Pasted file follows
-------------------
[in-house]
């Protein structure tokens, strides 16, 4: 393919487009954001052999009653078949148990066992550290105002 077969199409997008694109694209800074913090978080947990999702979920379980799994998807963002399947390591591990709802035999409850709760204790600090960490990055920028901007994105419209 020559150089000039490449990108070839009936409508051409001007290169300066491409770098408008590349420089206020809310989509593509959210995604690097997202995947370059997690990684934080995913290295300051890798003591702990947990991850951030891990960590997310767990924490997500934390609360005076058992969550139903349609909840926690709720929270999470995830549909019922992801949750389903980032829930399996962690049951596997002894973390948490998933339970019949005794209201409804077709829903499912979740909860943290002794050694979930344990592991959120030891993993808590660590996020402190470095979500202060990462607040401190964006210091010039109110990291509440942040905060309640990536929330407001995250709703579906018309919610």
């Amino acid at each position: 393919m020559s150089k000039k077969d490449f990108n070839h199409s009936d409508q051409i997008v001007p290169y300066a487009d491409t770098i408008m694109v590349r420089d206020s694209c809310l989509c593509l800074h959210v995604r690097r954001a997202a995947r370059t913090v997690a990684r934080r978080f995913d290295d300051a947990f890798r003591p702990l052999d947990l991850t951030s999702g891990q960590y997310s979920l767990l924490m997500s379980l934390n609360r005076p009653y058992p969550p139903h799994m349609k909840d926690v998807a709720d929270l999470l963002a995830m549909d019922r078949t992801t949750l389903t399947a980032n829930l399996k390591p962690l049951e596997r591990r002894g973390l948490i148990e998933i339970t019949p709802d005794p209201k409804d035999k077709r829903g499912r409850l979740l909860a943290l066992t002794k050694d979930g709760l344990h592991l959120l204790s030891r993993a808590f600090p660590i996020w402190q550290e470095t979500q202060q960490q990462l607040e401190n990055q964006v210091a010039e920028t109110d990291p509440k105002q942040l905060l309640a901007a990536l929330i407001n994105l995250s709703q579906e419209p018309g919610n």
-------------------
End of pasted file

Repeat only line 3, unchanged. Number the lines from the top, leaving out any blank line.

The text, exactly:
């Amino acid at each position: 393919m020559s150089k000039k077969d490449f990108n070839h199409s009936d409508q051409i997008v001007p290169y300066a487009d491409t770098i408008m694109v590349r420089d206020s694209c809310l989509c593509l800074h959210v995604r690097r954001a997202a995947r370059t913090v997690a990684r934080r978080f995913d290295d300051a947990f890798r003591p702990l052999d947990l991850t951030s999702g891990q960590y997310s979920l767990l924490m997500s379980l934390n609360r005076p009653y058992p969550p139903h799994m349609k909840d926690v998807a709720d929270l999470l963002a995830m549909d019922r078949t992801t949750l389903t399947a980032n829930l399996k390591p962690l049951e596997r591990r002894g973390l948490i148990e998933i339970t019949p709802d005794p209201k409804d035999k077709r829903g499912r409850l979740l909860a943290l066992t002794k050694d979930g709760l344990h592991l959120l204790s030891r993993a808590f600090p660590i996020w402190q550290e470095t979500q202060q960490q990462l607040e401190n990055q964006v210091a010039e920028t109110d990291p509440k105002q942040l905060l309640a901007a990536l929330i407001n994105l995250s709703q579906e419209p018309g919610n």